The US Special Operations Command has begun issuing Glock 19s to all branches of military services under their oversight, leading many to question whether or not the US Army will adopt the popular pistol.
While elements of Army Special Operations units have been utilizing Glock pistols for some time now, they have traditionally used the full-sized models with longer barrels and higher magazine capacity- which means more ammunition and accuracy at the expense of size, weight and concealability.
The Glock 19 is generally revered in the US market as the quintessential gold standard of concealed carry pistols, known for being a delicate balance between concealability and capability. With the modular design that is inherent on most Glock pistols, the Glock 19 can accept the majority of parts -including the larger magazines- utilized in its larger brother, the full-sized Glock 17. In addition, the Glock is known for being easy to use, maintain and customize.
While the US Army seems hell-bent on continuing to spend extravagant amounts of money the Modular Handgun System (MHS) program (put in place to replace the much-reviled Beretta M9), critics of the MHS -such as Army Chief of Staff General Mark Milley- feel that money could be better used -and saved- by procuring Glock 19s alongside SOCOM orders.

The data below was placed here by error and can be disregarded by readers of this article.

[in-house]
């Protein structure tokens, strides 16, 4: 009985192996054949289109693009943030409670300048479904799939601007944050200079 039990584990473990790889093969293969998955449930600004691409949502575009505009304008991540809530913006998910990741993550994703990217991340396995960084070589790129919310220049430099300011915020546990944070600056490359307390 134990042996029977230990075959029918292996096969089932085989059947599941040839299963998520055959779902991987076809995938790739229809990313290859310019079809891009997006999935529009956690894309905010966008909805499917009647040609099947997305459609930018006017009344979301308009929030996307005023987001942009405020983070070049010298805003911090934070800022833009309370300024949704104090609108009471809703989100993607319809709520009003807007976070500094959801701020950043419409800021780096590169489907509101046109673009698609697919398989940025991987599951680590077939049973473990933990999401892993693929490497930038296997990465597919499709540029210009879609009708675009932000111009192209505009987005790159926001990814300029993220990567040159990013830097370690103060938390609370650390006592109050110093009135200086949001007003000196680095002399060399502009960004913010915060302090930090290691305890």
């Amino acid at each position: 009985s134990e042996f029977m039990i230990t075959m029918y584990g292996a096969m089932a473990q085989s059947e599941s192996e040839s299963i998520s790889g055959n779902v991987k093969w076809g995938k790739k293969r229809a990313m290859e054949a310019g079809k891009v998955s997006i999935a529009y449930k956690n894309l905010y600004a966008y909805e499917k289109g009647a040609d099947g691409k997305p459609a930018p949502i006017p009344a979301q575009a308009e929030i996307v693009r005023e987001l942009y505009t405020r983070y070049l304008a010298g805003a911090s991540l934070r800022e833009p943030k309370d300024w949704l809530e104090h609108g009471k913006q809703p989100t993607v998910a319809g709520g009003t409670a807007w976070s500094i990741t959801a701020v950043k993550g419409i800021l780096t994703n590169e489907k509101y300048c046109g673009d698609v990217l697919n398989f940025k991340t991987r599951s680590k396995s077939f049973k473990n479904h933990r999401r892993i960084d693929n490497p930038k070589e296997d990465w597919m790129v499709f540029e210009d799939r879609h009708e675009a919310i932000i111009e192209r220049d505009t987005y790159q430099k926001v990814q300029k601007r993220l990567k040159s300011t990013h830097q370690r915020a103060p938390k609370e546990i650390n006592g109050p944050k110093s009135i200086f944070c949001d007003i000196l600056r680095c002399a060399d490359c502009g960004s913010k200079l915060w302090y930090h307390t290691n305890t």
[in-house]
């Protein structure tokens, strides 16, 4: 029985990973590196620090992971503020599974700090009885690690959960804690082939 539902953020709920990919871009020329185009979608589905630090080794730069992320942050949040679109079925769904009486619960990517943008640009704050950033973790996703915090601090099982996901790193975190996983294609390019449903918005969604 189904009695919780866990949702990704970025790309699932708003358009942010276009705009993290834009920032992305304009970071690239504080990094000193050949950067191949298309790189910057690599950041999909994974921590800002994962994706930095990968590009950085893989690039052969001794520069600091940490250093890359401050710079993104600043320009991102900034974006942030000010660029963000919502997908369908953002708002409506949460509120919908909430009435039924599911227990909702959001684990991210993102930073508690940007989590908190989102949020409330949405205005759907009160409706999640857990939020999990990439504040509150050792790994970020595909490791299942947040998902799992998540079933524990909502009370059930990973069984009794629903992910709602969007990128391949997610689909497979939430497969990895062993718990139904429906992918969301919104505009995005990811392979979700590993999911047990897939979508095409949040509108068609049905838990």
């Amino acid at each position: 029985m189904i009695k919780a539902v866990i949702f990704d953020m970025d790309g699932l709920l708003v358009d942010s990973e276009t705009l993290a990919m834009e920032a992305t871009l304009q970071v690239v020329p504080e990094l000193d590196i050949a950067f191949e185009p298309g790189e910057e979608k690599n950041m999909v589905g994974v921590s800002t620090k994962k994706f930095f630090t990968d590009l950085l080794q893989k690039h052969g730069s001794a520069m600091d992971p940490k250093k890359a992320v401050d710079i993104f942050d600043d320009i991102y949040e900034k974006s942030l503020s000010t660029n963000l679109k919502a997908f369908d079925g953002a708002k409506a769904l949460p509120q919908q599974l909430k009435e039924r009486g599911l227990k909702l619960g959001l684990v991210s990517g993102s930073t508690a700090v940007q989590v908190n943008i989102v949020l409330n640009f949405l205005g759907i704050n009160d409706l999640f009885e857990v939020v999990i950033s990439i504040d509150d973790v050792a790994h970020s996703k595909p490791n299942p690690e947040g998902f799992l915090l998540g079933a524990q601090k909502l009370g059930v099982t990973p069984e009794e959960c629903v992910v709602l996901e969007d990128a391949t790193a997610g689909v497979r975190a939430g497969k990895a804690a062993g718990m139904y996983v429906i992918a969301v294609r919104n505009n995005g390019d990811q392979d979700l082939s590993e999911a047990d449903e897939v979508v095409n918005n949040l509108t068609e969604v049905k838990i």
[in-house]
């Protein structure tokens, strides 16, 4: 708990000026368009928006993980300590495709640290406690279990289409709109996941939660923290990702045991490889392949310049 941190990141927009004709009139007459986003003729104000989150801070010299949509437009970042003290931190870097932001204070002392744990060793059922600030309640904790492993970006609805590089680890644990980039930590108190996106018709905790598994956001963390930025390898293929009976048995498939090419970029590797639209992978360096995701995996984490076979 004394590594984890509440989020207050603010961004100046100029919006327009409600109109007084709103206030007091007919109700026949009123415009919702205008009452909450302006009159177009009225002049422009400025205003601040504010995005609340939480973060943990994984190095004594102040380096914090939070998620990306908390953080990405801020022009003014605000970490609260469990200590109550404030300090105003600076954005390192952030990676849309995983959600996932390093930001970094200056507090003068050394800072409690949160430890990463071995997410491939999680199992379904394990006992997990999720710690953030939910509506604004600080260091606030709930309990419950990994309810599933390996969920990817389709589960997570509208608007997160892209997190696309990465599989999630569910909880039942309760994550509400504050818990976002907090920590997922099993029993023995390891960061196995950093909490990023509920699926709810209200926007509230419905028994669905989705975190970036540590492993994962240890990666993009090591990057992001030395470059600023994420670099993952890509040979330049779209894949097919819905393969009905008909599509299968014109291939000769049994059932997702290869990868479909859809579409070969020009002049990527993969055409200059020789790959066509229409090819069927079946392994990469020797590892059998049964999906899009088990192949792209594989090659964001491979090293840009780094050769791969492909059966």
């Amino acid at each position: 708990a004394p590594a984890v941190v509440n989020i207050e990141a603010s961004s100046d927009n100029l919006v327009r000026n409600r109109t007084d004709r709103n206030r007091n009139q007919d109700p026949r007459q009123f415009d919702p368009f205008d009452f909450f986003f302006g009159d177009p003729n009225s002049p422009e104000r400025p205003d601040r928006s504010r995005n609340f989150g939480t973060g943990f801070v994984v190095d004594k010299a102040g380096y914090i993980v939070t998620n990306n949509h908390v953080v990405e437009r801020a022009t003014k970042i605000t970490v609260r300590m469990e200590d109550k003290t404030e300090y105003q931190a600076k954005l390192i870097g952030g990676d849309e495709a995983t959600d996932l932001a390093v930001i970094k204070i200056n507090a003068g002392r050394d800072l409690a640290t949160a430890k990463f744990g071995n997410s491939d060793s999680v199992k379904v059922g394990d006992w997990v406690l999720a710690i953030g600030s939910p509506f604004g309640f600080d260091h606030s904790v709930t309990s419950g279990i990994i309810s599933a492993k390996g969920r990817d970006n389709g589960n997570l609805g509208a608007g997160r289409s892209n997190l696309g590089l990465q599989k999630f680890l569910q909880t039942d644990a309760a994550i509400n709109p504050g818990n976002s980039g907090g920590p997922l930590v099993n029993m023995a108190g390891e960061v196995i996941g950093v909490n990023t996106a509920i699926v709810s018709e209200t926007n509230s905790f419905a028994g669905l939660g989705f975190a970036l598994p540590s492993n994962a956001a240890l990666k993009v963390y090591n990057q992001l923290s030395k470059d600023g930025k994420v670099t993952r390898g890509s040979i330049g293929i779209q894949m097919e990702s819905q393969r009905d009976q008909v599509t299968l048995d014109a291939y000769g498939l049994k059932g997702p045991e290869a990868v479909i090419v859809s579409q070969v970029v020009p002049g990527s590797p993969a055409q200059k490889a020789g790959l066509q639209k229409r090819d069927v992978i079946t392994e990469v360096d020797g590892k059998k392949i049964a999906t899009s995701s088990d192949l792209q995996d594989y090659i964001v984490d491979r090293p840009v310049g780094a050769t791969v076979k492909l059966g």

According to The Arms Guide, Milley has quietly asked the Army Special Operations Command’s G-8 office (responsible for procuring new equipment) about the possibility of the Army getting on board with the current procurement order of Glock 19s, a purchasing-share method common with federal law enforcement agencies.
Given the US Army’s well-documented obsession with manual safeties (that many experts feel actually hinders safe handling and training with firearms), it is anyone’s guess whether or not the Glock 19 will become the standard duty pistol for “Big Army” without receiving modifications, though a procurement would result in both a cost-effective and proven pistol as well as savings to the American Taxpayer.
With USASOC reportedly shelling out $320 for each G19 (a steep discount compared to the $500+ price tag for the handgun on the civilian market), an Army procurement of the weapons system could possibly drive down the prices, as well as boosting economies in places like Smyrna, Georgia, where Glock pistols are manufactured. In addition, law enforcement agencies across the United States -including the FBI- are transitioning back to 9mm, which could lead to ease of procurement across the board for Federal entities.
The Glock 19 first hit the firearms scene in 1988, and is so-named due to being the 19th patent procured by the company. Since its creation, it has seen service with militaries and police forces all over the world.
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